Shange sets out the stakes of this calibration for the ethnographer through framing interaction with the “public” as, like Robeson Justice Academy, site and struggle of the work of reckoning with slavery’s afterlife. Under the heading “my afterlife got afterlives” (151), she takes up the misappropriation of her critique of the school’s co-opting of racial justice movements; the example Shange cites is when an academy administrator publicly rebukes a young, Black, activist woman educator’s support of her students’ independent political activity. Citing an earlier draft of Shange’s work, the administrator suggests that the motivation of staff who develop such relationships with students is a self-indulgent “false generosity” (153). Shange brings up this instance to draw attention to the “bad faith” weaponization of ethnography (154) and the broader possibility of an ethnography that “betrays” itself and its author, speaking to the limits and risks of ethnography as a reflexive technique of political and discursive work.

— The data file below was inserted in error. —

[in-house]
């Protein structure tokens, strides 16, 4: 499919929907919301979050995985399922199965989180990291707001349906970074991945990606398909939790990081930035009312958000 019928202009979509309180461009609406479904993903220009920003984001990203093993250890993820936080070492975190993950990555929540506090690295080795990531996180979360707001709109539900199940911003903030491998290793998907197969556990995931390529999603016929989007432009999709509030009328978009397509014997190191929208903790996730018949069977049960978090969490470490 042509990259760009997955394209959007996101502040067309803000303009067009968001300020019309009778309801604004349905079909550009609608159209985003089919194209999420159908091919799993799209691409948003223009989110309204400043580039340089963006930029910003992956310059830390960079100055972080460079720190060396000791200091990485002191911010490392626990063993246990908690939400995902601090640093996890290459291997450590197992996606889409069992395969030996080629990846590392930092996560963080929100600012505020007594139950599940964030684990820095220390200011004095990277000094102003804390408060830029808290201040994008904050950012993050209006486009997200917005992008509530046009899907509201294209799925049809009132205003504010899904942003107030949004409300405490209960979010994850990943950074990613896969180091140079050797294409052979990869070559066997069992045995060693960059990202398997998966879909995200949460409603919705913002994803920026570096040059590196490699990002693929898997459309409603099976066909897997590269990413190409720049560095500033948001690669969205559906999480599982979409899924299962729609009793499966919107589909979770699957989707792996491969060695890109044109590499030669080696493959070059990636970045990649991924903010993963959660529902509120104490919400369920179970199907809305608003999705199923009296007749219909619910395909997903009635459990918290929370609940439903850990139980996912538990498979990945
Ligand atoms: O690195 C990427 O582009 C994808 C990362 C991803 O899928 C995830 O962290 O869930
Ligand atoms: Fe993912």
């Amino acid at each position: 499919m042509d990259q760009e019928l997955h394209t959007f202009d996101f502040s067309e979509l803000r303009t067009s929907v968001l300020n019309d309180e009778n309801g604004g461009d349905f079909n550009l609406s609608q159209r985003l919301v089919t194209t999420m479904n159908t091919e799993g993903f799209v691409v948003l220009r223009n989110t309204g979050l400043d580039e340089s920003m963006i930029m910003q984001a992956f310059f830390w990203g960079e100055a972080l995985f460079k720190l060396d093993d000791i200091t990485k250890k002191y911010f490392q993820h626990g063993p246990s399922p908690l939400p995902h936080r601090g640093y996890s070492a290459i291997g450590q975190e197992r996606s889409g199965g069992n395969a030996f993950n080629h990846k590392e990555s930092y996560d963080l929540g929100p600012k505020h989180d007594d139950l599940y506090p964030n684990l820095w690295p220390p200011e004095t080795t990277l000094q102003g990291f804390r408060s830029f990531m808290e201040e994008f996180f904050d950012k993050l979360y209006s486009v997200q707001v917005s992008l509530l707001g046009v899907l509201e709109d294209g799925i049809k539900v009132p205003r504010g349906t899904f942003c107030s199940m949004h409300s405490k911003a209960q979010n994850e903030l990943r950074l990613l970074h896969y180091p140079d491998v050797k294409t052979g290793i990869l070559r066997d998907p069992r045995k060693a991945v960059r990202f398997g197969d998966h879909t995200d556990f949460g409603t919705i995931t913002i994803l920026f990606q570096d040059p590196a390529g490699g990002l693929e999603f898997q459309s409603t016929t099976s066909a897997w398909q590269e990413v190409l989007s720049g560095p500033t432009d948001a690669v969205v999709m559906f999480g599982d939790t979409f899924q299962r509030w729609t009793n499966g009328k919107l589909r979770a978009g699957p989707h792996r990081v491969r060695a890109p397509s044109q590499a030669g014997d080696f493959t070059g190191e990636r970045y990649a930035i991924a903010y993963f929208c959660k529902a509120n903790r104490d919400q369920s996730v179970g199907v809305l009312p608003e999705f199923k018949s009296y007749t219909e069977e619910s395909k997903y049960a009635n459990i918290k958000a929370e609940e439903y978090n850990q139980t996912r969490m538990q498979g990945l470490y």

Reflecting on activist anthropology specifically, she speaks to the limits of maintaining the material significance of one’s own “intent” as a broader question with implications for what it means to embrace abolition as a methodological intention. Where publics are themselves often theoretically understood as sites of reflexive interpellation, within the larger project of an abolitionist anthropology Shange holds that positioning oneself within a site as the struggle for a public is marked by iteration, ellipsis, interruption, disjunction, and pause rather than through clear rubrics of shared goals. In this light, she develops an important intervention in disrupting the methodological structures that Hoon Song associates with the white nihilism of “seeing oneself seeing oneself” (2006) as a form of intellectual and ethical self-identification in North American anthropology, as well as an imperial ethos of public visibility.